Question: Table 'N-Reads=F(Duplicate,Sample) ' How Can I Visualize This ?
1
gravatar for Pierre Lindenbaum
7.0 years ago by
France/Nantes/Institut du Thorax - INSERM UMR1087
Pierre Lindenbaum128k wrote:

I'd like to visualize the impact of the duplicates in my NGS/Haloplex data ( With Haloplex, you'll get a large number of duplicates -- see Haloplex & Allele Calling )

I've extracted the number of read-pairs for each duplicate/INTERVAL (chrom:start-end) and for each sample (1.bam, 2.bam )

#INTERVAL MAX MEAN 1.bam 2.bam 3.bam 4.bam 5.bam 6.bam 7.bam 8.bam 9.bam 10.bam ....
I1 4059 120 0 120 4059 168 151 75 173 165 106 211 8 74 95 356 144 125 98 427 81 
I2 2490 78 0 90 2490 41 28 28 129 73 45 110 65 39 45 160 56 72 40 152 43 74 96 6
I3 61 1 0 0 19 0 0 0 0 0 0 0 7 0 0 0 0 0 0 0 0 0 42 0 0 0 4 0 0 0 0 0 0 0 0 0 1 
I4 2798 140 0 90 2798 94 86 60 149 97 102 152 158 65 63 225 73 93 46 261 58 76 4
I5 4405 142 0 65 2946 113 58 28 190 104 107 143 73 63 81 266 108 79 60 236 44 65
I6 10 0 0 1 10 0 0 0 2 0 0 3 0 0 0 1 1 1 0 2 0 0 0 0 2 0 0 0 0 0 0 0 0 0 0 0 0 1
I7 16 0 0 0 0 0 0 0 0 0 0 0 0 0 0 0 0 0 0 0 0 0 10 0 0 0 6 0 0 0 0 0 0 0 0 0 0 0
I8 1204 32 0 49 1204 18 15 9 60 21 18 79 11 18 20 70 38 27 27 75 21 9 14 2 70 9 
I9 112 1 0 0 0 0 0 0 0 0 0 0 3 0 0 0 0 0 0 0 0 0 112 0 0 0 37 0 0 0 0 0 0 0 0 0 
(...)

I've uplodaded the data (6Mo) at: https://dl.dropboxusercontent.com/u/18871518/dup.tsv.gz

I'd like to see whether the number of read-pairs is homogeneous between each samples. Could you suggest a method to visualize that information ?

I'm not a #R programmer. I tested this (a heatmap):

T <- read.csv("in.tsv", sep="\t",header=TRUE)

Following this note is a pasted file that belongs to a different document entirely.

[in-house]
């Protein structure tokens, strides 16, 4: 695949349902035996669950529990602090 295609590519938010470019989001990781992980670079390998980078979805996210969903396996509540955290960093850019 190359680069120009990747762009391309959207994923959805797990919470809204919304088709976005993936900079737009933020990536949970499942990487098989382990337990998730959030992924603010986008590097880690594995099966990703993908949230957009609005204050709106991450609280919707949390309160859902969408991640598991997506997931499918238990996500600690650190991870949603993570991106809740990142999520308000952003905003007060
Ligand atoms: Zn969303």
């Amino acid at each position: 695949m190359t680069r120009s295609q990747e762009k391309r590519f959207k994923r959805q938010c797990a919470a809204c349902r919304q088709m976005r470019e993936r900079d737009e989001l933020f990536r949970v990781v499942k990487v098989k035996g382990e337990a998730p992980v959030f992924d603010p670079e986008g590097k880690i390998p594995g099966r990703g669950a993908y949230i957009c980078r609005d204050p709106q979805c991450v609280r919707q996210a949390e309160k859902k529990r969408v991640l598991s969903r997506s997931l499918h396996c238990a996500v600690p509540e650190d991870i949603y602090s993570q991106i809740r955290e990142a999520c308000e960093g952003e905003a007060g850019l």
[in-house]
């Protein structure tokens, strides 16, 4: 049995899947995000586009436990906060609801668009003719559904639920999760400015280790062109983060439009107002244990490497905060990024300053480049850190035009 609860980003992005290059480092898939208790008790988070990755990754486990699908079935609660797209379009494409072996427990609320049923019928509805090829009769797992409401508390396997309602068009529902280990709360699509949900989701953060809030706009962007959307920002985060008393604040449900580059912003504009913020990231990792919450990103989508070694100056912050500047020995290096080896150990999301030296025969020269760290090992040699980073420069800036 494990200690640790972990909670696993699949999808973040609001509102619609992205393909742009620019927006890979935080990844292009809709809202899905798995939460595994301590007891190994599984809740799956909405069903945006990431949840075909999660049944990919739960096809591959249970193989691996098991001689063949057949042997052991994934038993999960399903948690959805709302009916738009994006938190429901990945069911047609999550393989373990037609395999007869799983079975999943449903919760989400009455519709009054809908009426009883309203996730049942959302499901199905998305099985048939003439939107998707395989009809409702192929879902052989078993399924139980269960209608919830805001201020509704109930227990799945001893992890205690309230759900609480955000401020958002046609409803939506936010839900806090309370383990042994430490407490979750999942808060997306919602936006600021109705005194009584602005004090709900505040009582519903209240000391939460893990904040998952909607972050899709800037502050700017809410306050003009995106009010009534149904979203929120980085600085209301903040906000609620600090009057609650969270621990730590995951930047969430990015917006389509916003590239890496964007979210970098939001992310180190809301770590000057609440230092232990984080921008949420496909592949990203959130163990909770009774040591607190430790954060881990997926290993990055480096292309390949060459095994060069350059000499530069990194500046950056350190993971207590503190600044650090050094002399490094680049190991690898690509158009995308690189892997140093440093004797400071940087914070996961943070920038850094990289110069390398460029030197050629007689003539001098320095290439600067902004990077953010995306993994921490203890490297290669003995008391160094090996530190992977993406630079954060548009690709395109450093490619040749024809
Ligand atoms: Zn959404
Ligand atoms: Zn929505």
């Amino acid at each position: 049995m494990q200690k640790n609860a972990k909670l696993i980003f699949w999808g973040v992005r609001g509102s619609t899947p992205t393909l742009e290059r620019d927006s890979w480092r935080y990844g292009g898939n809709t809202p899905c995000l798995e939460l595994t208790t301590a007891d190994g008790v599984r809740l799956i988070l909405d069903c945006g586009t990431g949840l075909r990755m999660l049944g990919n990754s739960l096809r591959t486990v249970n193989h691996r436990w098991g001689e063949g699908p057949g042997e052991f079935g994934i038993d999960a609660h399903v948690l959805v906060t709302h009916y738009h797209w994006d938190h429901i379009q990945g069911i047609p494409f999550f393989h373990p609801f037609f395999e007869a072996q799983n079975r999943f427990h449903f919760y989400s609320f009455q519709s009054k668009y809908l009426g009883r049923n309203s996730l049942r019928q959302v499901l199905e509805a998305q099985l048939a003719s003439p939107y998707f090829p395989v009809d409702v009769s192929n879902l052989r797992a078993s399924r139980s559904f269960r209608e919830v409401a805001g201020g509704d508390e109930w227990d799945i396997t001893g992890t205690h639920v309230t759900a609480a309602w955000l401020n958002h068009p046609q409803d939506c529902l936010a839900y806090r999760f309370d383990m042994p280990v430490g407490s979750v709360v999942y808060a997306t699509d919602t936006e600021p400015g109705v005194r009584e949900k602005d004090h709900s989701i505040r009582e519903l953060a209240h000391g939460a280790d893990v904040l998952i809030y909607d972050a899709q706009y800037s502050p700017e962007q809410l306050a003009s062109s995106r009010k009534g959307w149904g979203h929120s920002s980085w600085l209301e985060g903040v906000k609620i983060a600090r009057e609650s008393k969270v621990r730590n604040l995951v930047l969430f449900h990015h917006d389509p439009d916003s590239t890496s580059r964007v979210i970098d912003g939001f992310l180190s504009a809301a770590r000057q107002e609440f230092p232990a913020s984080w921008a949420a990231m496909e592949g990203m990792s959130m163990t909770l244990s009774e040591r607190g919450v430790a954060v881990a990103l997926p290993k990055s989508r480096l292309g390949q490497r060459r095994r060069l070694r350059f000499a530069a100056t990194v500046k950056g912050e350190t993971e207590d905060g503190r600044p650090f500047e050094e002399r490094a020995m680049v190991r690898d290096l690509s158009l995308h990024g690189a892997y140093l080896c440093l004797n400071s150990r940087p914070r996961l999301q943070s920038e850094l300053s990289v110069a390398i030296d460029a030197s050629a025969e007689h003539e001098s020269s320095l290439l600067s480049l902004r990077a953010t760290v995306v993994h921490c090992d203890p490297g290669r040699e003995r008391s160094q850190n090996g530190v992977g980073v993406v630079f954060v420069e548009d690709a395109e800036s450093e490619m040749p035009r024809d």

T <- T[order(T$MEAN),]
T <- T[,4:ncol(T)]
M <- data.matrix(T)
png("out.png",width=1000,height=2000)
H <- heatmap(M, Rowv=NA, Colv=NA, col = cm.colors(5000), scale="column", margins=c(5,10),verbose=TRUE)
dev.off()

but I only see one color.

duplicates ngs visualization • 1.9k views
ADD COMMENTlink modified 7.0 years ago by Philippe1.9k • written 7.0 years ago by Pierre Lindenbaum128k
1
gravatar for Philippe
7.0 years ago by
Philippe1.9k
Barcelona, Spain.
Philippe1.9k wrote:

Hi Pierre,

I had a quick look at your data and the problem seems to be its distribution (most values are 0 or close to 0, some are very high). Using a log transformation will help you even if in your case there is still a big peak of values with low values.

plot(density(log2(M + 1)))

Note: I use M + 1 to avoid the conversion of 0 value to -Inf value (this can be problematic for some analyses, data visualization. One alternative is to replace -Inf values by NA). if this make sense in the case of your analysis another approach would be to remove 0 values.

Then using a heatmap you can have a better view of your data (still not ideal due to the distribution of your data but it seems informative to me). Note that I use the heatmap.2 function from the gplots package that is more customisable.

library(gplots)
heatmap.2(log2(M + 1), Rowv=NA, Colv=NA, col = colorpanel(n=80, low="cyan", mid="black", high="yellow"))

And, small R tip, you can use read.delim instead of read.csv which is an alias to read tab-delimited files (with header as a default).

T <- read.delim("in.tsv")

I hope this helped.

Philippe.

ADD COMMENTlink modified 7.0 years ago • written 7.0 years ago by Philippe1.9k
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